It is recommended that all ATV operators take part in a formal safety training course under supervision of a certified ATV instructor. Such training is mandatory for those under 18.
Proper riding equipment is essential to the safe operation of an OHV. Each ATV rider must wear a helmet and should wear proper protective clothing.
Before starting out, familiarize yourself with the terrain. Learn to recognize the telltale signs of a slipface. AVOID SURPRISES.
Inexperienced riders should thoroughly acquaint themselves with all vehicle controls before starting out. Be especially cautious when driving east in the dunes because dune slipfaces normally face to the east.
Drive within the limits of your ability. Don’t go faster or climb higher than you can safely handle. Watch out for other riders. When in doubt, take time to think and look the situation over before you proceed.
Dangerous currents, called riptides, are caused by the combination of wave action and the shape of the shoreline. Should you become caught in a riptide while swimming, don't try to swim against the current. Swim parallel to the shore until you're out of the rip. Then make your way to shore. There is lifeguard service available at Oceano Dunes SVRA June through Labor Day.
WHERE TO GET HELP
On major holiday weekends, the ranger staff is supplemented by volunteer groups such as the Sheriff’s Search and Rescue and the Equestrian Mounted Assistance Patrol. All of these people are prepared to offer help and information to visitors. On most holiday weekends a mobile ranger station is located at the Sand Highway entrance.
Indian and Indian settlements were noticed by the early Spanish maritime explorers who sailed up the California coast, but the first European explorers to actually travel through the dunes area were members of Don Gaspar de Portola's overland expedition of 1769. In September of that year, just after crossing the Santa Maria River, Portola's men killed "un oso flaco" — a skinny bear. The lake at the southern end of the park takes its name from this incident.
During the 1930s and 40s, the dunes were the home of a group of free thinking people including mystics, nudists, artists, writers, and hermits who identified themselves collectively as the "Dunites." Among other activities, the group published a magazine, which they called The Dune Forum. The Dunites believed that Oceano Dunes was one of the centers of creative energy in California. Seek out the solitude of the dunes and perhaps you too, will feel these creative forces that the Dunites talked about.
VEGETATION AND WILDLIFE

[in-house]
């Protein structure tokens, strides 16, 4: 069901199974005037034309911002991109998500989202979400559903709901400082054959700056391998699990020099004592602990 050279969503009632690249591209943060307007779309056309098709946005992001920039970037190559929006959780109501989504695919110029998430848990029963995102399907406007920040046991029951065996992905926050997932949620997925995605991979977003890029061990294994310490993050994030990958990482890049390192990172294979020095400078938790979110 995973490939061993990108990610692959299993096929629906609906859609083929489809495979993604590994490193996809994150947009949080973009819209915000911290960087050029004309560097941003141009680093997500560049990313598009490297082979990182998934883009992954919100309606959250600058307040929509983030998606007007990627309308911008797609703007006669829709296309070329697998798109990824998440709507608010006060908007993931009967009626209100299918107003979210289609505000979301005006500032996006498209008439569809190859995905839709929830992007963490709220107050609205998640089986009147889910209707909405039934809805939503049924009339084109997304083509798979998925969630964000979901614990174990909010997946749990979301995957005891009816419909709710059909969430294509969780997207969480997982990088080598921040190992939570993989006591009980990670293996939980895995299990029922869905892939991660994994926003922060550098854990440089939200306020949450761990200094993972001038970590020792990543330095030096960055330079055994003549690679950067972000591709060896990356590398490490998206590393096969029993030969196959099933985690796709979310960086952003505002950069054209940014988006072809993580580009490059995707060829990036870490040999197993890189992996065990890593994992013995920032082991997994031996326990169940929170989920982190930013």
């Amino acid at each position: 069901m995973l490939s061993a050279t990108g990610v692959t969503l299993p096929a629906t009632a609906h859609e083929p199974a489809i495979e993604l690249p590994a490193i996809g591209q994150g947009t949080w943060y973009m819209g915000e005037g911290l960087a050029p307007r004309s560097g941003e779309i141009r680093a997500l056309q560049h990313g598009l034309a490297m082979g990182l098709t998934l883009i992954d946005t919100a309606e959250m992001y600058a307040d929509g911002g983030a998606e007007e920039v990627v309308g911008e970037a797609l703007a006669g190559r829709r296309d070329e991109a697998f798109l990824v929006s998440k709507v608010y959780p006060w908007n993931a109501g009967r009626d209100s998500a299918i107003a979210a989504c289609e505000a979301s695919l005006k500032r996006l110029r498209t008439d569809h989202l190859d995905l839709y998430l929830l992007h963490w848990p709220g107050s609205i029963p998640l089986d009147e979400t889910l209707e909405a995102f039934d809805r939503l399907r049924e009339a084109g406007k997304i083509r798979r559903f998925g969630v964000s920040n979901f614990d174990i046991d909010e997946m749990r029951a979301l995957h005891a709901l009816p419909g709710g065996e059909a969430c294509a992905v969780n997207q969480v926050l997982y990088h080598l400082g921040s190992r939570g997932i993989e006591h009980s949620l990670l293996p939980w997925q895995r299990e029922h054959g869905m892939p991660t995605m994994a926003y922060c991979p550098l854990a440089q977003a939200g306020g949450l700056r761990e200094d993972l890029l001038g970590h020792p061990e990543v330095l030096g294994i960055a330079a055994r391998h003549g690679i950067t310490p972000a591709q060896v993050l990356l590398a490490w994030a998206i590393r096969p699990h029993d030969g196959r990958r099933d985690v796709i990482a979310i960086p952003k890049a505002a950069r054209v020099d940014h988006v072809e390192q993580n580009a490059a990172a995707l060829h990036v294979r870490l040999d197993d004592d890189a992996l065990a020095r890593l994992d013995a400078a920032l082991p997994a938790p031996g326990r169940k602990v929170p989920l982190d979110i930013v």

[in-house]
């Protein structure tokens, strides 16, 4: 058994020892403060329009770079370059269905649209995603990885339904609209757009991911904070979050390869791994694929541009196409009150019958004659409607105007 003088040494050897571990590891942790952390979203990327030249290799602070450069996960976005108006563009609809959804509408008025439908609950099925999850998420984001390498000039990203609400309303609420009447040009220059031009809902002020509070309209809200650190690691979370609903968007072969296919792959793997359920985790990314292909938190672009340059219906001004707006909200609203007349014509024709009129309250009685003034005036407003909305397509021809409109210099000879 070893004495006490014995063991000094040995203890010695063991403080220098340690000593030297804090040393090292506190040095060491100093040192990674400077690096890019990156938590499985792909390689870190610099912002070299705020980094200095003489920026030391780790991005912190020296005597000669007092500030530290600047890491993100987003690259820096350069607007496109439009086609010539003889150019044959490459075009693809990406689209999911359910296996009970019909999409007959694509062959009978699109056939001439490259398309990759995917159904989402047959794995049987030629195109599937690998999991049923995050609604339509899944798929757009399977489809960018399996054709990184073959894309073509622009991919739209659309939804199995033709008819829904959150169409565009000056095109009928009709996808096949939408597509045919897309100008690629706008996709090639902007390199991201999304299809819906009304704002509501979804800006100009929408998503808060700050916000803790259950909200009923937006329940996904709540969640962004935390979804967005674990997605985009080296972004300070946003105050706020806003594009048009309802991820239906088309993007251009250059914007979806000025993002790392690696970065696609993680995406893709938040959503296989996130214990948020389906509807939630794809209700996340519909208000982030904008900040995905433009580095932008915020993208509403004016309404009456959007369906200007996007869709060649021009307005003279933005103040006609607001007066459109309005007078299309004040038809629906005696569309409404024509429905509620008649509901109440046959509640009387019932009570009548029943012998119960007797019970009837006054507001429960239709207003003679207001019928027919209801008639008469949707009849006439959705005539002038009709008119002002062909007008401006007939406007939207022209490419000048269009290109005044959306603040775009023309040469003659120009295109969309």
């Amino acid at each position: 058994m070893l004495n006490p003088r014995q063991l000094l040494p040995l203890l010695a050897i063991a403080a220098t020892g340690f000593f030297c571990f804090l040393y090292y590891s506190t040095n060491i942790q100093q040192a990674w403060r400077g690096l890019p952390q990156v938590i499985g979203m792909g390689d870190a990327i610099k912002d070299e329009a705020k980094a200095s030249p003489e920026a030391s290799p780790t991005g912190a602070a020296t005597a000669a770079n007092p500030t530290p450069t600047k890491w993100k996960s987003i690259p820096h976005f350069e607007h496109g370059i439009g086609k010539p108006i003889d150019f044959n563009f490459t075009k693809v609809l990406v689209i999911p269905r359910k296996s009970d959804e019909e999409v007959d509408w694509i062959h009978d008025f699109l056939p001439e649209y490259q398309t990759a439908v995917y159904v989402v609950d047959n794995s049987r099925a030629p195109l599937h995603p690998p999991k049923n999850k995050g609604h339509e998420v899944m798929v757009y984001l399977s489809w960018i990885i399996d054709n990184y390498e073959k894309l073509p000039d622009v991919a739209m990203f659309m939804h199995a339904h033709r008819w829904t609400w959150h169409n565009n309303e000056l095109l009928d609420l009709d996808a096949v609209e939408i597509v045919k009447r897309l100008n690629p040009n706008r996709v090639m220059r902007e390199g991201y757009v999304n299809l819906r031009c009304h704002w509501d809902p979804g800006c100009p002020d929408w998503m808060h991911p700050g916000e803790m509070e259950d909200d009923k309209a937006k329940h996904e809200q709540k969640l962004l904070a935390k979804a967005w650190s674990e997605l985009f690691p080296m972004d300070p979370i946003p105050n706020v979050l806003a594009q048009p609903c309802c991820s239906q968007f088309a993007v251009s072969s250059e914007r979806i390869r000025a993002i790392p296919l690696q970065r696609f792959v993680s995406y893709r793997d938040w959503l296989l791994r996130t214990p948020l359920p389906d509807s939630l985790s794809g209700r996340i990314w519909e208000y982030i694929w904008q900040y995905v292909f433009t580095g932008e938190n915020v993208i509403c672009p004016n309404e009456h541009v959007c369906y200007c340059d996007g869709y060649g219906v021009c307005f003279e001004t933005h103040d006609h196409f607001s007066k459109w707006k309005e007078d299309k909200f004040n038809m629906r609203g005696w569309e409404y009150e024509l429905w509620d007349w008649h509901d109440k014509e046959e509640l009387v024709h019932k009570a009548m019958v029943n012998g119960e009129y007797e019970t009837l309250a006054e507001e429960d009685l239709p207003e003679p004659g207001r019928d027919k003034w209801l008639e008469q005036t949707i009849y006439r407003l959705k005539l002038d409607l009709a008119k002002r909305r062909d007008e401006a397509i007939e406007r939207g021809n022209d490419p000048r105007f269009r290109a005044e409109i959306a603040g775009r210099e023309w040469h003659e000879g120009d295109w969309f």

The Oceano Dunes area is home to a surprisingly wide range of plant and animal life. Those who take the time to explore will see wildflowers, the tracks of countless small mammals and insects, a variety of small birds at the water's edge, and hawks, owls, pelicans, or gulls flying overhead.
Many kinds of shorebirds can be found on the beach, while other small birds such as the Audubon warbler, or the long-billed marsh wren, as well as red-tailed hawks and American kestrels are often sighted among the sand dunes. Both the threatened snowy plover and the endangered California least tern nest within the SVRA.
During the March 1 — September 30 breeding season, small fenced enclosures are constructed around the nests to protect these birds and their offspring from the surrounding recreational use. With ongoing support from OHVers, this nesting program has been a huge success.
Most of the wildflowers, shrubs, and grasses that can be found on the dunes are fragile and easily destroyed. Plants that are native to the area include the arroyo willow, California sagebrush, sand verbena, and bush lupine. European beach grass is an introduced species, brought in around the turn of the century to stabilize the dunes. Rare plants that may be seen here include surf thistle and giant coreopsis.
Pismo clam populations fluctuate dramatically due to a variety of natural influences. A fragile and valuable resource, Pismo clams may be taken under the following regulations: Clammers must have a fishing license and an accurate (rigid) measuring device in possession.
Only Pismo clams at least 4 1/2" in length may be possessed.
Undersized Pismo clams must be immediately reburied in the area where dug.
Bag limit is 10 Pismo clams.
Hours of clamming are 1/2 hour before sunrise to 1/2 hour after sunset.
FOR INFORMATION CONTACT:
State Vehicular Recreation Area
576 Camino Mercado, Arroyo Grande, CA 93420
(805) 473-7223 (Recorded)
Reservations: (800) 444-7275
Central Coast Wheelers is doing it's part to keep our dunes open for OHV's by picking up trash, repairing fences and informing visitors of the rules and regulations. If you would like to volunteer your time to help keep our dunes clean, please send me an e-mail.